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Rabbi, What Do You Want From Me?

hamikdash.jpgIt was one of those gloomy rainy days when people try to stay indoors unless they absolutely have to get somewhere, in which case they huddle over and scurry along intent to reach their destination without spending an extra second outdoors. But there I was, standing outside with no destination in mind at all. In fact, I was standing outside just waiting. There were eight men inside our shul at the Marriott Hotel and we needed one more to make a minyan. So there, I, the ninth man, stood, looking for a tenth Jew. Sure enough, someone walked past and agreed to come inside and join us for davening (prayer). Before he left, I thanked him and memorized his email address and phone number. 

For the next two years I reached out to him, over and over again, at different times, in different ways. I invited him to Shabbat dinners at my house, to High Holiday services, and to our sukkah. I reached out to him on Chanukah to see if he wanted a menorah. I invited him to our Purim party, Pesach seder and to hear the 10 commandments on Shavuot. I emailed, texted and facebooked him, and finally, after my two-year onslaught he agreed to meet me for coffee.  

We sat down and he said, “Rabbi, I want to ask you about something that’s been bothering me for quite a while.” I was expecting to hear some question about Judaism, something philosophical, or an ethical dilemma. But no. He wanted to know, “Rabbi, what do you want from me?” His question actually caught me off guard and I had to think for a second, what do I want from him? 

As I tried to formulate an answer, I was reminded of a conversation I had with another friend last week. I walked into his office and he explained that when he sees me, and studies with me, he is reminded of the spiritual world and its importance. But when I leave, he is again immersed in the business world and it becomes easy to forget about spirituality. 

This Sunday is Tisha Be’av, the day we mourn for the destruction of both Holy Temples. It is a day of fasting and prayer; the saddest day on the Jewish calendar. The Shabbat before Tisha Be’av is called Shabbat Chazon, the "Shabbat of Vision." Rabbi Levi Yitzchak explains that on this Shabbat each and every one of us is granted a vision of the third and final Temple. It is our soul that sees this vision, and it has the power to evoke a profound response in us, even if we are not consciously aware of the cause of our sudden inspiration.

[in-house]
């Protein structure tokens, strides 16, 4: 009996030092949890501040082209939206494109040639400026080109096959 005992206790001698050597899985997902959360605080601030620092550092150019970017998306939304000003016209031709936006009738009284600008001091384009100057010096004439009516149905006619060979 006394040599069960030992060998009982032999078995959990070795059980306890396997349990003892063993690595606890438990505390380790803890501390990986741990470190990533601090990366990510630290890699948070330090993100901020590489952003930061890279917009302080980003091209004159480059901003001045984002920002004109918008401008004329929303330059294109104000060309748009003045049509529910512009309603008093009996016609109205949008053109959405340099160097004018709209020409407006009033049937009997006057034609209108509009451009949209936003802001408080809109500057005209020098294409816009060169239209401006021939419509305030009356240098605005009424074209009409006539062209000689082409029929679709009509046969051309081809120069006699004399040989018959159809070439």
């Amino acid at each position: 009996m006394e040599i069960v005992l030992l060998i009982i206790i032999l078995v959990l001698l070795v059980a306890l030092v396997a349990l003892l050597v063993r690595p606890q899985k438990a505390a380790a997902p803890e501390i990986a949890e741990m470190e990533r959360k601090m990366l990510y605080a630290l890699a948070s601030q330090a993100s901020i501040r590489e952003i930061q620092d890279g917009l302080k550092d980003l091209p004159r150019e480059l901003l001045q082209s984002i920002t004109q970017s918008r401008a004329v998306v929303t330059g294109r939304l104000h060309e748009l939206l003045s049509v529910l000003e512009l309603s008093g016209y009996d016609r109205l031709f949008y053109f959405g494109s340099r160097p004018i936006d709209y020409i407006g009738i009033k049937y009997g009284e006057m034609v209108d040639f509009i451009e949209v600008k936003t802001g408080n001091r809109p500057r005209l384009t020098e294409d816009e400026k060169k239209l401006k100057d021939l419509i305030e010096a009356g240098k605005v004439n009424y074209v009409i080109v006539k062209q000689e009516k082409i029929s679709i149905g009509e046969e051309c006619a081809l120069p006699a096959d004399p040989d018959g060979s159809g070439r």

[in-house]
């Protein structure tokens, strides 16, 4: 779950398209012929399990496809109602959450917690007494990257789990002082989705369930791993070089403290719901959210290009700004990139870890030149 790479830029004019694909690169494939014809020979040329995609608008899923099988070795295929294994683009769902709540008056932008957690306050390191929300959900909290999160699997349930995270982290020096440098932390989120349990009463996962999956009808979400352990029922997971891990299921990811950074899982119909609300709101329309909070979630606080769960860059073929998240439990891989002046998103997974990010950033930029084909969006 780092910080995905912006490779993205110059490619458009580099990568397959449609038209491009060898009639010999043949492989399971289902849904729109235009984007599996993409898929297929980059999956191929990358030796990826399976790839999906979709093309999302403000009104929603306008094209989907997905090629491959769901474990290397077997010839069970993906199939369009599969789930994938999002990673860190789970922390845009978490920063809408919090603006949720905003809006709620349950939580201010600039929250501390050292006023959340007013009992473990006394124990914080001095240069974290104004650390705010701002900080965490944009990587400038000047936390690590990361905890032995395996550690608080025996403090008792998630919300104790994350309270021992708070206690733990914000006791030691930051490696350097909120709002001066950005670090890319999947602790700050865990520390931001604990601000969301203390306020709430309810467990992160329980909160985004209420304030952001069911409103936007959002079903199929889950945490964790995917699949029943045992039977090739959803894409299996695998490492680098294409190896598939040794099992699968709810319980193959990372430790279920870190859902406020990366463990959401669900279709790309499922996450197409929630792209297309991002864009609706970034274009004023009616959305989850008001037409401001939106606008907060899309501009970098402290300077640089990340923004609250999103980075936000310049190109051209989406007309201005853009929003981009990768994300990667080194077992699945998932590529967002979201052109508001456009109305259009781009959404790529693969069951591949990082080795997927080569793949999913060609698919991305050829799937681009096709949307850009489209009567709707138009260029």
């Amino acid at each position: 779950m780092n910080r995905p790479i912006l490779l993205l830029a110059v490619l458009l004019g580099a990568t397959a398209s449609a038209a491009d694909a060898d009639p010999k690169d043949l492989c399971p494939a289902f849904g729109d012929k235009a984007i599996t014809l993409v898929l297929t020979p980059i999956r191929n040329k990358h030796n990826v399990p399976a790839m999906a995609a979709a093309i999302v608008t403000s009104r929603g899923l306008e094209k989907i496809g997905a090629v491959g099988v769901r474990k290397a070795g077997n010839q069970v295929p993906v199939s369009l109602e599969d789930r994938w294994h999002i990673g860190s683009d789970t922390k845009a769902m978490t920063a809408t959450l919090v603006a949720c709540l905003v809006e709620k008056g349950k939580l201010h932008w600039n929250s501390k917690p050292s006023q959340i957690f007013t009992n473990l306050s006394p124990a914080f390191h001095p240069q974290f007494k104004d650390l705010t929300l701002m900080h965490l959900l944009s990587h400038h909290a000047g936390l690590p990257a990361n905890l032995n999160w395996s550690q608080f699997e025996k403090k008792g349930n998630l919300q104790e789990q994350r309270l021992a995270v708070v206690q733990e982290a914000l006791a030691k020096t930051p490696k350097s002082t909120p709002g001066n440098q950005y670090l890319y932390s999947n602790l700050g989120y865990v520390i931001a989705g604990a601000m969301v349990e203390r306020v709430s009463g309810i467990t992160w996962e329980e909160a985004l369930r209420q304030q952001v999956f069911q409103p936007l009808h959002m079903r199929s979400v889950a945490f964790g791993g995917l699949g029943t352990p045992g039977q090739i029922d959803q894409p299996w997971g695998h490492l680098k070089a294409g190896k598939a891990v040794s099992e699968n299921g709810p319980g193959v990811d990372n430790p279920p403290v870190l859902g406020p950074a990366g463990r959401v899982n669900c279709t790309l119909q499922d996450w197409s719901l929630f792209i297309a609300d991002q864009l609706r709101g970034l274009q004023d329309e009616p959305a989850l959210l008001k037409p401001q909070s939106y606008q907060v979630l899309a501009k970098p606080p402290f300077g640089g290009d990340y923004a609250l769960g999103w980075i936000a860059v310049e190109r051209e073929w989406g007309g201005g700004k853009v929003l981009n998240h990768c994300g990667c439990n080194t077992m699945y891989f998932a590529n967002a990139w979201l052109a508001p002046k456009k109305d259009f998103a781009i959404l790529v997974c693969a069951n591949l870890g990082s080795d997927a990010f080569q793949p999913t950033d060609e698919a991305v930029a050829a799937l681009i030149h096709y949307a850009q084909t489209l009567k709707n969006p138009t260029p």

G-d is showing us, this is what I want from you! I want you rebuild the temple. This is your mission statement. This is the goal. How do we rebuild it? Through doing good deeds. Through showing love and acceptance to those around us. Through giving extra tzeddakah (charity). Through scheduling time to learn Torah, on our own or with others. 

This is what G-d wants from us, and this is what I want from my friend – and all my friends! 

It is time to tune into our spirituality and focus on the important things in life. And Friday night, G-d will show our souls what to expect when we do that. 

Hunting Jews in Bulgaria: 2000 vs. 2012

terror.jpgBulgaria, July 18, 2000:

As a young yeshiva student, exactly twelve years ago I was dispatched by Chabad headquarters to spend the summer in Bulgaria. A friend and I were to travel thousands of miles across the ocean to bring Judaism and friendship to Bulgarian Jewry. We were young, energetic, excited and on a clear mission: hunt down as many Jews as possible and bring them love. We would teach them Torah, give them Jewish books, put on tefillin with them, and forge meaningful connections. 

We would travel to the cities of Varna, Sofia, Plovdiv, Burgas and Ruse, and stop in smaller areas in between. We would find those Jews and give them the spiritual and emotional support they may need. We were determined. 

I kept a diary throughout my travels, and my entry for July 18, 2000, reads:

“In an attempt to track down some Jews we traveled to the Vitosha Mountains, a popular tourist destination. In one building we went door to door searching but no Jews lived there. Feeling slightly disheartened we were about to leave, only to discover that the building manager was Jewish and happy to chat with us. Before we left he agreed to put on tefillin and say shema. A successful day!” 

Fast forward 12 years. 

July 18th 2012: 

Another group headed to Bulgaria, also charged with a mission. They were also hunting down Jews, but for a very different reason. They considered Turkey, Greece, Azerbaijan, Georgia, Thailand and Kenya, and finally settled on Bulgaria.